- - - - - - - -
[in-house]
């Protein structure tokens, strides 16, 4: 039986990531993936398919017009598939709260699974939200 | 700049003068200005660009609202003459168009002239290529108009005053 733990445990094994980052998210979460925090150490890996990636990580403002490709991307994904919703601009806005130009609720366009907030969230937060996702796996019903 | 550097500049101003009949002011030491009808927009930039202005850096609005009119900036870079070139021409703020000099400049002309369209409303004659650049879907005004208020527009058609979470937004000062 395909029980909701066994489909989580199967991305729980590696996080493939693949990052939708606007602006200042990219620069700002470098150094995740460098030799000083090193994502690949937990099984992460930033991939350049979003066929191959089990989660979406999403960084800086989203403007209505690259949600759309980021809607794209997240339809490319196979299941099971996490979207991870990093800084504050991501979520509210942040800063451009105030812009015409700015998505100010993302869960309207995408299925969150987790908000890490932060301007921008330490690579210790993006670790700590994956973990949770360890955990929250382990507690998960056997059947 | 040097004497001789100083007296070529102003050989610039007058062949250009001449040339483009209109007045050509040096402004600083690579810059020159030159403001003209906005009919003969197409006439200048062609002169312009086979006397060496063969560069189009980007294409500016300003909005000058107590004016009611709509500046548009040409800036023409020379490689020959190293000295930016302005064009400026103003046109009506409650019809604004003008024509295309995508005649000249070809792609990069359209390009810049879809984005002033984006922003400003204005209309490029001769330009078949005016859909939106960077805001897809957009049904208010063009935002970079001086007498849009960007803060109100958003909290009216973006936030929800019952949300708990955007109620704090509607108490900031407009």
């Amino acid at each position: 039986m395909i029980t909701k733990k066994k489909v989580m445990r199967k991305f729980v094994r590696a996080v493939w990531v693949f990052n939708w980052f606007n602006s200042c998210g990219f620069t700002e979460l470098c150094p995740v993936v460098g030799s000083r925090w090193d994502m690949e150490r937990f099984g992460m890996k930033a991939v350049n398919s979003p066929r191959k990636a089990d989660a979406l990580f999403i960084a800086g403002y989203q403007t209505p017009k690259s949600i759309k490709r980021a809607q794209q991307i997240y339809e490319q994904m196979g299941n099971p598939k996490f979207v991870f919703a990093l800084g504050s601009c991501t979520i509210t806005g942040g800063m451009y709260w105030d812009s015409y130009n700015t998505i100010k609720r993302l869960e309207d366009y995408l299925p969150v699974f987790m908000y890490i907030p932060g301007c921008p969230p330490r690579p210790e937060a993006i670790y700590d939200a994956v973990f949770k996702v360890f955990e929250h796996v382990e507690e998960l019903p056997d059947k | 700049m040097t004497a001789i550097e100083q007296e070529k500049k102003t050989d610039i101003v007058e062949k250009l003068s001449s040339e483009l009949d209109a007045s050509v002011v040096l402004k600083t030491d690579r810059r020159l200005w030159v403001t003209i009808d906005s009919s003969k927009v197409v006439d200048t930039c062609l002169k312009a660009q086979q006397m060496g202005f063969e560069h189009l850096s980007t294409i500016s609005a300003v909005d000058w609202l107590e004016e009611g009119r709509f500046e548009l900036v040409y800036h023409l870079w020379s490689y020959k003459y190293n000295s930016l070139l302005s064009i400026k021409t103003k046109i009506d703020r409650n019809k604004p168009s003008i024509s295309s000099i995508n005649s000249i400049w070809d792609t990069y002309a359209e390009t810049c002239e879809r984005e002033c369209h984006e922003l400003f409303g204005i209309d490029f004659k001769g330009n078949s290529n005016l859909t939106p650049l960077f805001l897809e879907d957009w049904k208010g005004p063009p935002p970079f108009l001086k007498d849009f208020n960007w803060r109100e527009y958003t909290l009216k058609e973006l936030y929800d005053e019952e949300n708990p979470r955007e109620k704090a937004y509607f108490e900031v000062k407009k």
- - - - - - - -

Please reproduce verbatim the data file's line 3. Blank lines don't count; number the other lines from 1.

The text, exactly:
């Amino acid at each position: 039986m395909i029980t909701k733990k066994k489909v989580m445990r199967k991305f729980v094994r590696a996080v493939w990531v693949f990052n939708w980052f606007n602006s200042c998210g990219f620069t700002e979460l470098c150094p995740v993936v460098g030799s000083r925090w090193d994502m690949e150490r937990f099984g992460m890996k930033a991939v350049n398919s979003p066929r191959k990636a089990d989660a979406l990580f999403i960084a800086g403002y989203q403007t209505p017009k690259s949600i759309k490709r980021a809607q794209q991307i997240y339809e490319q994904m196979g299941n099971p598939k996490f979207v991870f919703a990093l800084g504050s601009c991501t979520i509210t806005g942040g800063m451009y709260w105030d812009s015409y130009n700015t998505i100010k609720r993302l869960e309207d366009y995408l299925p969150v699974f987790m908000y890490i907030p932060g301007c921008p969230p330490r690579p210790e937060a993006i670790y700590d939200a994956v973990f949770k996702v360890f955990e929250h796996v382990e507690e998960l019903p056997d059947k | 700049m040097t004497a001789i550097e100083q007296e070529k500049k102003t050989d610039i101003v007058e062949k250009l003068s001449s040339e483009l009949d209109a007045s050509v002011v040096l402004k600083t030491d690579r810059r020159l200005w030159v403001t003209i009808d906005s009919s003969k927009v197409v006439d200048t930039c062609l002169k312009a660009q086979q006397m060496g202005f063969e560069h189009l850096s980007t294409i500016s609005a300003v909005d000058w609202l107590e004016e009611g009119r709509f500046e548009l900036v040409y800036h023409l870079w020379s490689y020959k003459y190293n000295s930016l070139l302005s064009i400026k021409t103003k046109i009506d703020r409650n019809k604004p168009s003008i024509s295309s000099i995508n005649s000249i400049w070809d792609t990069y002309a359209e390009t810049c002239e879809r984005e002033c369209h984006e922003l400003f409303g204005i209309d490029f004659k001769g330009n078949s290529n005016l859909t939106p650049l960077f805001l897809e879907d957009w049904k208010g005004p063009p935002p970079f108009l001086k007498d849009f208020n960007w803060r109100e527009y958003t909290l009216k058609e973006l936030y929800d005053e019952e949300n708990p979470r955007e109620k704090a937004y509607f108490e900031v000062k407009k």